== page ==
from our CEO, Larry Birch
Industry after industry, there are many examples of how hyper-connected consumers and social media are changing businesses and forcing entire ecosystems to adapt to the new paradigm. The drug and device development industry is set for dramatic change to realize time and cost savings. Those that are able will lead in productivity, reducing the cost to deliver meaningful treatment to the world.
Every company must be studying how Mobile, Social, Cloud and Big Data will revolutionize – or marginalize – their business. The explosive growth in these areas will have a dramatic impact on drug and device development, and time will tell if regulatory agencies, CROs and Pharma can respond quickly enough.
Wearable Technology is defining the next wave of mobile health. For the clinical trials industry, the rapid growth of low-cost wearable health monitors for the consumer market is a fantastic avenue for identifying potential patients and gathering huge volumes of data spanning years of an individual’s life. The game changer is the ease of data collection – just snap on a wristband or tag onto your clothing and you are collecting data.
Self-measurement and tracking of personal habits will surely provide clinical researchers much needed data about the health history of patients. However, the next frontier for pharma companies and clinical research organizations is to tame the vast landscape of social media. As more patients turn to the online communities for support and information about clinical trials available in their area, companies need to find a way to respond within the scope of the current rules and regulations.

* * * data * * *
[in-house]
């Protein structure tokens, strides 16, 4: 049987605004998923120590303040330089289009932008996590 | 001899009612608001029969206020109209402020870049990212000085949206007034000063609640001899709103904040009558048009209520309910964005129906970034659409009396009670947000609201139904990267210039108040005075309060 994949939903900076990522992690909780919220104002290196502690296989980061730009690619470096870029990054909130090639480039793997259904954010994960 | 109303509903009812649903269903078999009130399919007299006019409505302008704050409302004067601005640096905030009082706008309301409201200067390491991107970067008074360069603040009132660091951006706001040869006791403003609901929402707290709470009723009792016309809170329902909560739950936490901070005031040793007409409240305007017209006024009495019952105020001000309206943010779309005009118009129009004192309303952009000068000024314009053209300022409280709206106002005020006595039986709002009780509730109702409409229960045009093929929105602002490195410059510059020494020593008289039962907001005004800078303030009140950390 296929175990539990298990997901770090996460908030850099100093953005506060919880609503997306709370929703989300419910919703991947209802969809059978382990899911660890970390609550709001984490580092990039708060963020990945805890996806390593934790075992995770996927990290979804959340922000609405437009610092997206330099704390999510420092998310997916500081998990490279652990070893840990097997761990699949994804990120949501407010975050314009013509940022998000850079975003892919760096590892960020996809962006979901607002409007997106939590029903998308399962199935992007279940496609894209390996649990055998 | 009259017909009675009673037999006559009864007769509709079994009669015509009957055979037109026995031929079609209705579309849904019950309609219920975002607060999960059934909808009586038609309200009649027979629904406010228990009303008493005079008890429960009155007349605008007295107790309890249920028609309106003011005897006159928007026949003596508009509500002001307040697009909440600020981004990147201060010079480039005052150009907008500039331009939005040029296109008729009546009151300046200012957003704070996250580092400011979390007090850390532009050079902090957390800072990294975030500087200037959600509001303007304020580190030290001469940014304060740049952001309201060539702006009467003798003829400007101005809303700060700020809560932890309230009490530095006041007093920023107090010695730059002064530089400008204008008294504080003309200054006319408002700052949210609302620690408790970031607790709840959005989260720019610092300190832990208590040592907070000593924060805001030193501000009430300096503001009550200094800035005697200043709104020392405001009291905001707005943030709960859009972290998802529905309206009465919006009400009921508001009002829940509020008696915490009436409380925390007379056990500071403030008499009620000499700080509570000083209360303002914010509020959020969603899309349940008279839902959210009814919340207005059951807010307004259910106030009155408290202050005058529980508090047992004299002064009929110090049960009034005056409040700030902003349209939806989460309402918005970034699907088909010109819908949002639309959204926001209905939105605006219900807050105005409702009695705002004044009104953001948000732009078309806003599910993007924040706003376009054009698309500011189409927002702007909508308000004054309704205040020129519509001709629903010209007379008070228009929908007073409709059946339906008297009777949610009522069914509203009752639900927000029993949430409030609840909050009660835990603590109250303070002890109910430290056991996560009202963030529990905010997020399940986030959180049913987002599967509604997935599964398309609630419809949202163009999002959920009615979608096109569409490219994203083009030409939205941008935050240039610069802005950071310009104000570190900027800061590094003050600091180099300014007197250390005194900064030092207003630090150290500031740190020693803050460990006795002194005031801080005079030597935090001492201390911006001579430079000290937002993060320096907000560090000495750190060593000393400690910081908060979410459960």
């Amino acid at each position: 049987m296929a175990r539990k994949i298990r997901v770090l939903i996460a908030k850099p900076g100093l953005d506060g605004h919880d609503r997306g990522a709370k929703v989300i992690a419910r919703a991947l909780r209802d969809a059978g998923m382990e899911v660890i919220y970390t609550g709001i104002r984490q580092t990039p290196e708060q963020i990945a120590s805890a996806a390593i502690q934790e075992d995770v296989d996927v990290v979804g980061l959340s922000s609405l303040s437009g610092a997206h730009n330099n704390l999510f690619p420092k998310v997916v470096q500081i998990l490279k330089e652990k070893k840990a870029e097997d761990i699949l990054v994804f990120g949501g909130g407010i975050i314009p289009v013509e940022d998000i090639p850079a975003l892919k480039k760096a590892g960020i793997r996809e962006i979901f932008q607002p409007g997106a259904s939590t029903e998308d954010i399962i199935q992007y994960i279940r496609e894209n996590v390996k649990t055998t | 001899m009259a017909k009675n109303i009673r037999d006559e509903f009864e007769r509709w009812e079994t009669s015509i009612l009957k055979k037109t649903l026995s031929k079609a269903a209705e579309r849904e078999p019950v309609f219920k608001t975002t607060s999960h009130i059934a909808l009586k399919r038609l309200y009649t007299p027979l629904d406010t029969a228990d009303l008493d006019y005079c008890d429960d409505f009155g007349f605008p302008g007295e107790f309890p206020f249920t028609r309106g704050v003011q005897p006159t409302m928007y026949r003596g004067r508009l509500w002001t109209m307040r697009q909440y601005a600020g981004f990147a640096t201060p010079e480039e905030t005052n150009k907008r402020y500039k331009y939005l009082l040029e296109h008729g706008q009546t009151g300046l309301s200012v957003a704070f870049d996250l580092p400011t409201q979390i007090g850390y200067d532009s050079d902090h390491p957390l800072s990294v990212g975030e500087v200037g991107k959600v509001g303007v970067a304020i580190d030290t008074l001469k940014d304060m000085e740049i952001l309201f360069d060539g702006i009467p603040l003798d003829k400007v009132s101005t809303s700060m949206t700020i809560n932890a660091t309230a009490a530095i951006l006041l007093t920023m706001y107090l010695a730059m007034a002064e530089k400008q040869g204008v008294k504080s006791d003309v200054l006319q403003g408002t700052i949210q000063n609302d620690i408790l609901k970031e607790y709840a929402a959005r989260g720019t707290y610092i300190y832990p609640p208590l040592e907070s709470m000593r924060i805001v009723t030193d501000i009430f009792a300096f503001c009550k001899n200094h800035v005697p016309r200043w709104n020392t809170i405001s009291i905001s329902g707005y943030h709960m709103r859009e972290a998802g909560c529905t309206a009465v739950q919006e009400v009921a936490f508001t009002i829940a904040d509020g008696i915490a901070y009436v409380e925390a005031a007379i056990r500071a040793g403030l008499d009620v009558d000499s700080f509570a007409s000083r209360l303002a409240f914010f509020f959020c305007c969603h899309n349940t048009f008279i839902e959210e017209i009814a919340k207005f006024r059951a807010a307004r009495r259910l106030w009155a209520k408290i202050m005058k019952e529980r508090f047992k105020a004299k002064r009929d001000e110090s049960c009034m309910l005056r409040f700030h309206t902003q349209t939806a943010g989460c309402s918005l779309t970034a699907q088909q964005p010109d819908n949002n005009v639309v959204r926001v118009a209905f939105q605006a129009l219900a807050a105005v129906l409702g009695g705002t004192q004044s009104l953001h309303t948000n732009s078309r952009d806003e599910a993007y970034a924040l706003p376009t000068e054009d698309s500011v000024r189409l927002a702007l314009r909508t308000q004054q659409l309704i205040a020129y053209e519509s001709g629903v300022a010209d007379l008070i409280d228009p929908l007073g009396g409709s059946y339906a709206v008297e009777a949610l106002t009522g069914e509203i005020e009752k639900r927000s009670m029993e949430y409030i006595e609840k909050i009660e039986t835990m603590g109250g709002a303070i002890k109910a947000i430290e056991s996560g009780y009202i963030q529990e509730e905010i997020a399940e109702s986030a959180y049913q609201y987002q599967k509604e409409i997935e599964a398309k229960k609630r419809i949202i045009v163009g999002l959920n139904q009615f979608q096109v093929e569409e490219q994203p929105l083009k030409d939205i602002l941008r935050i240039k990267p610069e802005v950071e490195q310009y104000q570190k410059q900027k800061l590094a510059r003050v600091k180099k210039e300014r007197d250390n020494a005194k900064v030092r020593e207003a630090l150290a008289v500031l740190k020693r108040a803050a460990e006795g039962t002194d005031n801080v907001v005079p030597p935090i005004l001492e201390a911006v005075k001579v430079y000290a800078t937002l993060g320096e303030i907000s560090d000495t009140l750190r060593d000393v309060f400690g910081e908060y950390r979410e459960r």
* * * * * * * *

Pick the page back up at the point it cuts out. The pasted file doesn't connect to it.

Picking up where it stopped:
The best Cloud-based solutions in the market today are scalable, secure, fast and configurable – that’s right configurable. In the clinical trials industry, enterprises need to carefully evaluate vendors to determine if every installation is a customized deployment or if it is truly a cloud-based solution that will enable your business to scale.
For patients in a clinical trial, the potential to capture nearly unlimited data about their mood or daily food intake during the study by having the user snap a quick picture of each meal changes the landscape of data analysis for clinical trials – pushing the envelope of Big Data significantly over the next several years.
In the clinical research industry, a consortium of pharmaceutical companies has formed a not-for-profit effort, Project Data Sphere, to share and analyze de-identified, patient-level data from late-stage comparative studies to be analyzed. The hope is that with access to historical clinical trial data more efficient clinical trials can be designed, reducing the cost and accelerating the speed of finding meaningful treatment. Leveraging this dormant data is one example of how the clinical research industry can use the powerful techniques used in Big Data analytics to actively address the safe acceleration of clinical trials.
The ability of the industry to adopt these advancements, and others we aren’t even imagining, is the real question. Certainly a deeper understanding of the benefits, and pitfalls, of these technologies must be well understood and delivered not by technology experts alone, but by industry leaders who have a deep understanding of the needs of clinical trials and the technology. Without expertise in both areas, the true potential of technology to transform the clinical trials industry will be only partially realized.